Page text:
In my last post I went through my process of discovering how Nim works, at least a little bit. This time around I want to talk about what I did to get a circle bouncing back and forth on the screen! Not much of an acheivment, all things considered, but I spent most of my time just reading a little about SDL2_gfx.
First, I defined a type
TBall to describe the position, size, and velocity of my little circle:
type TBall = object x: float y: float rad: float vx: float vy: float
Then, I instantiated what will become the bouncing circle:
var ball = TBall( x: 320, y: 240, rad: 10, vx: 100, vy: 0)
I do some checks to make sure the ball position is in bounds, and moving in the correct direction:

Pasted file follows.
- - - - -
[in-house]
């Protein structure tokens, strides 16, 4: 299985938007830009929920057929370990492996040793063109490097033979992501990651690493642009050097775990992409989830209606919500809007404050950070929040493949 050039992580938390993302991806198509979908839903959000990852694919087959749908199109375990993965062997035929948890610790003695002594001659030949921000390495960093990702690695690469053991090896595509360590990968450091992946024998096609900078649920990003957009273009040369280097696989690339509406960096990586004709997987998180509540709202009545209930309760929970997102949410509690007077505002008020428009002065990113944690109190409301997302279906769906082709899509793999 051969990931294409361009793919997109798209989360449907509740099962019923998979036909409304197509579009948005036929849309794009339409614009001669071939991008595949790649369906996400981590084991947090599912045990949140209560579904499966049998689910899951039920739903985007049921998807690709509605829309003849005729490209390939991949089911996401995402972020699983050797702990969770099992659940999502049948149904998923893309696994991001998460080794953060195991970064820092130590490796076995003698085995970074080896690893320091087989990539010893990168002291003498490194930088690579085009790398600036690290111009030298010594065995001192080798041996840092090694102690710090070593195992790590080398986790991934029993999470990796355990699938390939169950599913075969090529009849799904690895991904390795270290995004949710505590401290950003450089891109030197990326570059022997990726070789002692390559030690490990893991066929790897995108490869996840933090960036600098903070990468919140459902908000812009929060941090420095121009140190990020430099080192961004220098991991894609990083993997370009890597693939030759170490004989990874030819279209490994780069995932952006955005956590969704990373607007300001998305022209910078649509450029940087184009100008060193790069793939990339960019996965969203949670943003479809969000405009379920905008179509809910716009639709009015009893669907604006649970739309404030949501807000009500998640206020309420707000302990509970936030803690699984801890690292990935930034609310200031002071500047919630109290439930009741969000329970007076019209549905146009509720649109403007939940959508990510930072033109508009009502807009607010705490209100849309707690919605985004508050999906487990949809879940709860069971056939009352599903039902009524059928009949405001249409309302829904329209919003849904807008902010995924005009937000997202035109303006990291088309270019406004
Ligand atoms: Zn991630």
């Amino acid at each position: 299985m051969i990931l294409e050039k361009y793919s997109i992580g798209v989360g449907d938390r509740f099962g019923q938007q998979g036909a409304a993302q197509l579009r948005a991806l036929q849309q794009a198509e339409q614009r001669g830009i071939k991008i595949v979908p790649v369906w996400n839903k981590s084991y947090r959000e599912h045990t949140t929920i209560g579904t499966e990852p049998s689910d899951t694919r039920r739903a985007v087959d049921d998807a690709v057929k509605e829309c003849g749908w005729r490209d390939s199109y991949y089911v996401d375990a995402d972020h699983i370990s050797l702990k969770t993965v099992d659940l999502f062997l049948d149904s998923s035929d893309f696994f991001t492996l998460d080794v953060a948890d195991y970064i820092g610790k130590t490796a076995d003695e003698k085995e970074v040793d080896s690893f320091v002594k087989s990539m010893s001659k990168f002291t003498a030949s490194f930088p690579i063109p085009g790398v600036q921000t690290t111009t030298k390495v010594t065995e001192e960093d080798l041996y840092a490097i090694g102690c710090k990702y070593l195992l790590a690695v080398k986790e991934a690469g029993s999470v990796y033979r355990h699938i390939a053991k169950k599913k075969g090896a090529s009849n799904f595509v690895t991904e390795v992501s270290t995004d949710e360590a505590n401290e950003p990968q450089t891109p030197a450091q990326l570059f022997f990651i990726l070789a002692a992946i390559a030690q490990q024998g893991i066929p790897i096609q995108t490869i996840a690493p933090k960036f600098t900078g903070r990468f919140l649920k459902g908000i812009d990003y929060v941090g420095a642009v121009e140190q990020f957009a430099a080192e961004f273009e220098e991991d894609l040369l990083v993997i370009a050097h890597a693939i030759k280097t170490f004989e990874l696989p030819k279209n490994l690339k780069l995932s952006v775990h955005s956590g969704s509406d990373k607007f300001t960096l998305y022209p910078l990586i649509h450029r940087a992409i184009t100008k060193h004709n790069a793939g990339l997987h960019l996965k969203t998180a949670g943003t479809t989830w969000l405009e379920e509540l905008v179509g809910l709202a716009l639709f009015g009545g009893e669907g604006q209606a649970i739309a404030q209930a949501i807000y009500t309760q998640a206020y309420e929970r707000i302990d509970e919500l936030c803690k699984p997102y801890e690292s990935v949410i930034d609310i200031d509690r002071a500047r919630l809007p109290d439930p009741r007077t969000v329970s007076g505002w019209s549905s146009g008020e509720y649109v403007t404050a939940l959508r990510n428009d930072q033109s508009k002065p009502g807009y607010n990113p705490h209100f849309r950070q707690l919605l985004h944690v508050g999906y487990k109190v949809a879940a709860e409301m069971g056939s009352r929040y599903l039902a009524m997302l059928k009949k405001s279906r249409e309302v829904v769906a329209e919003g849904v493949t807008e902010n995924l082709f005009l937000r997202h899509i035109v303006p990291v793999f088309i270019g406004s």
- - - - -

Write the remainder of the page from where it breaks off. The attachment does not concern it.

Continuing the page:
ball.x += ball.vx * dt if ball.x < ball.rad: ball.x = ball.rad ball.vx *= -1 elif ball.x > 640-ball.rad: ball.x = 640-ball.rad ball.vx *= -1
And finally, I render the ball with a handy method in the
renderer.filledCircleRGBA(int16(ball.x), int16(ball.y), int16(ball.rad), 0,255,0,255)
The only tricky thing here is the type conversion – in nim there’s a distinct difference between type conversion and type casting.
Type conversion is used in a manner like
int16(123.3), and the program will do it’s best to translate the value into the specified type.
Type casting is used in a manner like
cast[int16](123.3), and the program will keep the same bit patter, but change the values type. Which will lead, inevitably to different values than conversion.
Until next time!